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Could Hergé's characters stand for 'something else'?

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yamilah
Member
#1 · Posted: 25 Apr 2005 21:29 · Edited by: yamilah
In some strange and rare French original dialogues, Hergé seems to consider his characters just like 'things':

- in B&W Congo, plate 4, last frame:
"Si demain tu n'es pas mort, tu as des chances d'être sauvé"
i.e. 'If you're not dead by tomorrow, you'll have some chances to be saved', says Tintin to comfort poor Snowy, instead of taking a prompt veterinarian advice...

- in Castafiore Emerald:
'la Bianca' (p23, D1), i.e. 'the Bianca'.
'le Nestor' (p38, A3), i.e. 'the Nestor'.
'le Tryphon Tournesol' (p45, B3), i.e. 'the Cuthbert Calculus'.

- in Picaros:
'votre Bianca', says Haddock to Calculus (p10, A2).
The English version 'your precious Bianca' is not contemptuous, but still an incomprehensible Tintin later declares 'I'm staying right here' (p10, D4), contrasting with Haddock's and Calculus' humanitarism towards her...

Do you know other dialogues of that kind in the Tintinverse?
Tintinrulz
Member
#2 · Posted: 26 Apr 2005 01:51 · Edited by: Tintinrulz
I think you are delving far to deep into the books and looking for things that just aren't there.
Charles
Member
#3 · Posted: 26 Apr 2005 09:18
Yamilah,

I don't know French, but what I know of Greek tells me that articular usage (articles are words like "the" and "a") is a VERY touchy subject (sorry to shout!). Sometimes the article adds specificity, sometimes it's simply grammatical necessity and the word would sound inappropriate without an article. There are other nuances as well, but I don't remember them (please don't tell my Greek teacher ;) ).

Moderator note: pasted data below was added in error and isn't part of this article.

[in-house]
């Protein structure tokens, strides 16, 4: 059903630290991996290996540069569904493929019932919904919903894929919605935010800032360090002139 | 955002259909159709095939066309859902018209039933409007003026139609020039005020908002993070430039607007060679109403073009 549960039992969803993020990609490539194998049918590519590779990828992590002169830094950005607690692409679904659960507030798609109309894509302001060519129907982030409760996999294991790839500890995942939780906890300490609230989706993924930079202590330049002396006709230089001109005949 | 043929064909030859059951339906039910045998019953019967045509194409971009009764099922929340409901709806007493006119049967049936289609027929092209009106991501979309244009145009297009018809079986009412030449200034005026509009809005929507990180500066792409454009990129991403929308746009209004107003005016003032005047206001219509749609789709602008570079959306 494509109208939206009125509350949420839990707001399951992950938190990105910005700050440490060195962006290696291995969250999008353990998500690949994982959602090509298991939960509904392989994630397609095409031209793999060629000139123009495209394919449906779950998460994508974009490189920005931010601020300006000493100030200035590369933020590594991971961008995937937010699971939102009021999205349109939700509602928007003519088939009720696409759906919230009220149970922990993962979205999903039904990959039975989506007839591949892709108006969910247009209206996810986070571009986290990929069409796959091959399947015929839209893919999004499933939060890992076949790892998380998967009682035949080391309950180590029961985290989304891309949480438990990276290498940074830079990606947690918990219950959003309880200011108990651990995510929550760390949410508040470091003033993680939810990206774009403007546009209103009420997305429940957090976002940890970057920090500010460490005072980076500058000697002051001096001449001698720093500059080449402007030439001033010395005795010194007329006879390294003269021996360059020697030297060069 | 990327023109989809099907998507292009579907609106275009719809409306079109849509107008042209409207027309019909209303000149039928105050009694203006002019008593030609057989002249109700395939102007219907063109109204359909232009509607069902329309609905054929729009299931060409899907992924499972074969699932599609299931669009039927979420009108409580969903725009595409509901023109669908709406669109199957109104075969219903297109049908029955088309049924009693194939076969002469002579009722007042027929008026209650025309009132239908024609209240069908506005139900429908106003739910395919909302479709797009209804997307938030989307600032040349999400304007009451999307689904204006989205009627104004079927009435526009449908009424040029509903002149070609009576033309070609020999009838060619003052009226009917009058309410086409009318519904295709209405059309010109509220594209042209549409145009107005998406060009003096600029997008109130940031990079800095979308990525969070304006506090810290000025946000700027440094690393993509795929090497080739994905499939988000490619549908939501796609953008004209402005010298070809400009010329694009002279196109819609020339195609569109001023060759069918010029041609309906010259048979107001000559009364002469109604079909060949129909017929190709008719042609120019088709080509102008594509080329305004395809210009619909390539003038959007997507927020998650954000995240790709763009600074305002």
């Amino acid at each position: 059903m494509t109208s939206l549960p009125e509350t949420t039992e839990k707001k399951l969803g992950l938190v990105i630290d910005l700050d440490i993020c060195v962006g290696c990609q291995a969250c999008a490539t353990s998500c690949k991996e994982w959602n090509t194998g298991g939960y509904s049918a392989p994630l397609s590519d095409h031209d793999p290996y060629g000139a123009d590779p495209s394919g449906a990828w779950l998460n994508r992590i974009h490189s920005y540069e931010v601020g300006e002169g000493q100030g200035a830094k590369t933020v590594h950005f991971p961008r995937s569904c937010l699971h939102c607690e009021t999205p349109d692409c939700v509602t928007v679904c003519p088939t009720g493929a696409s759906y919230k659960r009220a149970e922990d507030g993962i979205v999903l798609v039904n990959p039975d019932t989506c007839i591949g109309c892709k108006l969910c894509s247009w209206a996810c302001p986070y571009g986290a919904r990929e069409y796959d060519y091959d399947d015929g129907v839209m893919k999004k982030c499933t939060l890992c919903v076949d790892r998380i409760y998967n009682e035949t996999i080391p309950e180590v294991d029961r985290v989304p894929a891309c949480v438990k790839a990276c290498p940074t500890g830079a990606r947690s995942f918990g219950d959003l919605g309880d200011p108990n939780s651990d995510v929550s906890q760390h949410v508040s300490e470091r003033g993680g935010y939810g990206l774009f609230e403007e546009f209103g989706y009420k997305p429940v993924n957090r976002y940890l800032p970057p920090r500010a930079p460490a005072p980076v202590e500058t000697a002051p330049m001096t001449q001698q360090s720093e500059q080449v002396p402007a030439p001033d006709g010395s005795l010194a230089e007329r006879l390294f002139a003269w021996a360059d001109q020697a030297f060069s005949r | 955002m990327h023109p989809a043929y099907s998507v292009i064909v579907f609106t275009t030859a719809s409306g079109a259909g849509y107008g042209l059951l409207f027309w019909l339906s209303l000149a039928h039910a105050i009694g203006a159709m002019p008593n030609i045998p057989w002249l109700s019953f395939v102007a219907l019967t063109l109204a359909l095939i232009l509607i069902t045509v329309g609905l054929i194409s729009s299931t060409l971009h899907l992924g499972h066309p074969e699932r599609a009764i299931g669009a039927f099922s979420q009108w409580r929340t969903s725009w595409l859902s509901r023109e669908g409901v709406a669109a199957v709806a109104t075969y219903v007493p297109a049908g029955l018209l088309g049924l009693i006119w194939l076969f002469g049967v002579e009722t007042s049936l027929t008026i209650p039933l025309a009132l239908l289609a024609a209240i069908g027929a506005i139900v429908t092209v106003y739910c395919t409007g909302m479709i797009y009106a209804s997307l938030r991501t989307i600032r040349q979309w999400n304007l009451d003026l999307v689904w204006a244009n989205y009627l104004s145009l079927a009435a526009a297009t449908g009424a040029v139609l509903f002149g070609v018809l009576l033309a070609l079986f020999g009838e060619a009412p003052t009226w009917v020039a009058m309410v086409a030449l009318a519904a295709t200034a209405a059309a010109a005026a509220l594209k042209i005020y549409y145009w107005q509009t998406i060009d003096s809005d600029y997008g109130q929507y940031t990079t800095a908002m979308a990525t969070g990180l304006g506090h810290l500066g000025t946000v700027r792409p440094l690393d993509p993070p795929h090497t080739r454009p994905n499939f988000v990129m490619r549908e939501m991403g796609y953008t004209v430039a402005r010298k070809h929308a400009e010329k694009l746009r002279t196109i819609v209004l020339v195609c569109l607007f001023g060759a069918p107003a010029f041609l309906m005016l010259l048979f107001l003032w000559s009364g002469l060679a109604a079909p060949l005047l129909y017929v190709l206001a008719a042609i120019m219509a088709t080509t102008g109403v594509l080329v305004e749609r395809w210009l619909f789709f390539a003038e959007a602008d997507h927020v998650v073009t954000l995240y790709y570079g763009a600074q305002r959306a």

jock123
Moderator
#4 · Posted: 26 Apr 2005 09:57
yamilah, I think you are beating your “hidden text” drum a little too hard again. You never provide any sort of frame-work to prop up your statements, so they never have any point, which is frustrating.

So what if the characters are treated like things? What of it? If you raise the subject, you should offer some opinion, or thesis or point of view on the subject, otherwise the post serves no purpose. Please enlighten us: what is this post about? You should at least explain of the form of address in the original is unusual/ aberrant/ unknown - most of us here are native English speakers, so we have no idea if the use of the article is anything more than formal. The example of “votre Castafiore” to Calculus makes textual sense to me whatever the language, so why pick it out?
Jyrki21
Member
#5 · Posted: 27 Apr 2005 05:56 · Edited by: Jyrki21
I don't know French, but what I know of Greek tells me that articular usage (articles are words like "the" and "a") is a VERY touchy subject (sorry to shout!). Sometimes the article adds specificity, sometimes it's simply grammatical necessity and the word would sound inappropriate without an article.

I do speak French, and you are quite right. Articles in French pop up more frequently than in English -- Tintin also refers to Bobby Smiles (in absentia) as "Monsieur le bandit" in French -- for purely stylistic or, sometimes, grammatical purposes.

[If you want to see an episode in world politics where the difference in article usage in English and French held the lives of millions in the balance, read up on the formulation process of UN Security Council Resolution 242 on the Middle East!]

These uses by Hergé are perhaps a little strange, even for French, but I don't think they mean anything. Tintin, in all his languages, adopts a rather formal style of speech. (In French, Tintin and Haddock address one another with the unfamiliar/respectful "vous," for example, even though they're seemingly best friends who share a house!)
yamilah
Member
#6 · Posted: 27 Apr 2005 15:14 · Edited by: yamilah
Charles
I don't know French, but what I know of Greek